Francis Bruguière American, 1879-1945
Born into a wealthy San Francisco banking family, Francis Bruguière studied painting in Europe. He developed an interest in photography after meeting Alfred Stieglitz and Frank Eugene during a 1905 trip to New York, where he remained to study with Eugene and became a member of the Photo-Secession. In 1906 Bruguière returned to San Francisco and opened a photography studio. Thirteen years later he was back in New York to begin work as a commercial photographer for Vogue, Harper's Bazaar, Vanity Fair, and the Theatre Guild.
During the 1920s Bruguière experimented with "light abstractions" -- images filled with abstract patterns of light and shade made from dramatically lit cut-paper designs. In 1929 his photographs were included in the Film und Foto exhibition in Stuttgart, a show featuring the work of the most experimental and progressive photographers. The following year he collaborated with Oswell Blakeston, a writer and film critic, to produce an abstract film, Light Rhythms. Moving to England in 1928, Bruguière worked in advertising and continued his photographic experiments with light and multiple exposures. He retired from photography in 1940. M.M.
Frank Eugene German, b. United States, 1865-1936
Pictorial photographer Frank Eugene was known for his skillful hand-manipulation of images. Born Frank Eugene Smith in New York City, he attended City College of New York, then studied at the Royal Bavarian Academy of Fine Arts in Munich. Initially trained as a painter, Eugene took up photography in the mid-1880s and by the turn of the century was exhibiting his work widely. In 1899 he took part in exhibitions at the London Salon and at the Camera Club of New York, and the following year was elected to membership in England's Linked Ring. In 1902 Eugene became a founding member of the Photo-Secession and was selected by Alfred Stieglitz to be among the group of American photographers displaying work at the Esposizione Internationale d'Arte Moderna in Turin, Italy. That same year he was also included in the first Photo-Secession exhibition at the National Arts Club in New York. He subsequently participated in numerous photographic salons and shows, including the well-known 1910 exhibition of pictorial photography organized by Stieglitz for the Albright Art Gallery, Buffalo. Eugene's work was also featured in several issues of Camera Work between 1904-16 (Stieglitz having earlier reproduced his photographs in Camera Notes).
In 1906 Eugene moved to Germany, where he worked as a painter and continued to take photographs. Known as a "painter-photographer," he often manipulated a photographic image by drawing on the negative or marking it with an etching needle in order to achieve a desired effect in the final picture. In 1913 he was appointed to the world's first chair in pictorial photography at the Royal Academy of Graphic Arts in Leipzig. M.M.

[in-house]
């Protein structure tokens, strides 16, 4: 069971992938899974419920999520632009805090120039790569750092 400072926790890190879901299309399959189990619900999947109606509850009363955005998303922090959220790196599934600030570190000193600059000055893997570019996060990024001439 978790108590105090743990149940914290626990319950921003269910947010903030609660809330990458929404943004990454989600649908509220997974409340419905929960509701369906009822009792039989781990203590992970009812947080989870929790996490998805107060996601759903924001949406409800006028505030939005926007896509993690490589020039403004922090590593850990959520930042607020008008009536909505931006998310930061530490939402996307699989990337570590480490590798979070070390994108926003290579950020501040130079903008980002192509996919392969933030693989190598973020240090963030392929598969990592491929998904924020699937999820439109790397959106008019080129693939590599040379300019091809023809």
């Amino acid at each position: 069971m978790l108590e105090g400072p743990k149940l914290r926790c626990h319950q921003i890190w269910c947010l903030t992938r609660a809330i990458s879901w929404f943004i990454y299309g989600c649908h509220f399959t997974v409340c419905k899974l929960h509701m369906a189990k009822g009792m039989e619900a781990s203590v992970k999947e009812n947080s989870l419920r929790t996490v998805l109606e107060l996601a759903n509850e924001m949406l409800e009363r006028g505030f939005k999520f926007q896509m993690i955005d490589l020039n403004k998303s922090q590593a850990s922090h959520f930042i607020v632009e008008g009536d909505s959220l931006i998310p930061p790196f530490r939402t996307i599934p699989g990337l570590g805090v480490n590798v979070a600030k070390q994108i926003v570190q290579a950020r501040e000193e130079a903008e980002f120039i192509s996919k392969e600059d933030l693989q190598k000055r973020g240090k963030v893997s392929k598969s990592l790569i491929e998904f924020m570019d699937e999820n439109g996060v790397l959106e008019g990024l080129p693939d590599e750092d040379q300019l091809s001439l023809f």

Paul Strand American, 1890-1976
Paul Strand (born in New York City) was an influential advocate of the straight approach in creative photography. While a student at the Ethical Culture School in New York, Strand studied photography with Lewis Hine (1907-8). In 1908 he joined the Camera Club of New York and three years later traveled through Europe, making softly focused, manipulated photographs in the popular pictorial style. In the fall of 1911 Strand established himself as a freelance commercial photographer in New York and two years later began visiting the exhibitions of modern art at Alfred Stieglitz's Photo-Secession galleries.
Between 1914-17, stimulated by his contact with Stieglitz and avant-garde American and European art, Strand abandoned pictorialism for images that expressed an interest in formal concerns and the dynamism of contemporary urban life. He experimented with abstraction and movement and candid portraiture of people on the street. Excited by Strand's innovative work, Stieglitz exhibited his pictures at "291" in 1916 and featured them in the final two issues of Camera Work (October 1916; June 1917). In 1917 Strand expressed his belief in a pure photographic aesthetic, stressing the objectivity of the medium and its ability to produce "a range of almost infinite tonal values which lie beyond the skill of the human hand."
The following year Strand served as an x-ray technician in the Army Medical Corps. After his year of service, he returned to New York and in 1920 collaborated with painter/photographer Charles Sheeler on the avant-garde film Manhatta (originally titled New York the Magnificent). Throughout the 1920s Strand made his living as a filmmaker, only occasionally making photographs. He pursued both film and creative photography in the 1930s and early 1940s; by 1945, however, when his images were featured in a one-person exhibition at the Museum of Modern Art, New York, still photography had once more become his primary focus. After visiting France in 1950 he decided to settle there, and over the following two decades traveled and photographed in Europe and Africa.
Strand's work has been widely exhibited. Retrospectives have been mounted by the Museum of Modern Art, New York (1945), the Philadelphia Museum of Art (1971, and tour), and the Metropolitan Museum of Art, New York (1973), and numerous traveling exhibitions have been organized, including Paul Strand: An American Vision by the National Gallery of Art, Washington, D.C. (1990). He was named an Honorary Member of the American Society of Magazine Photographers (1963) and a Fellow of the American Academy of Arts and Sciences (1973). M.M.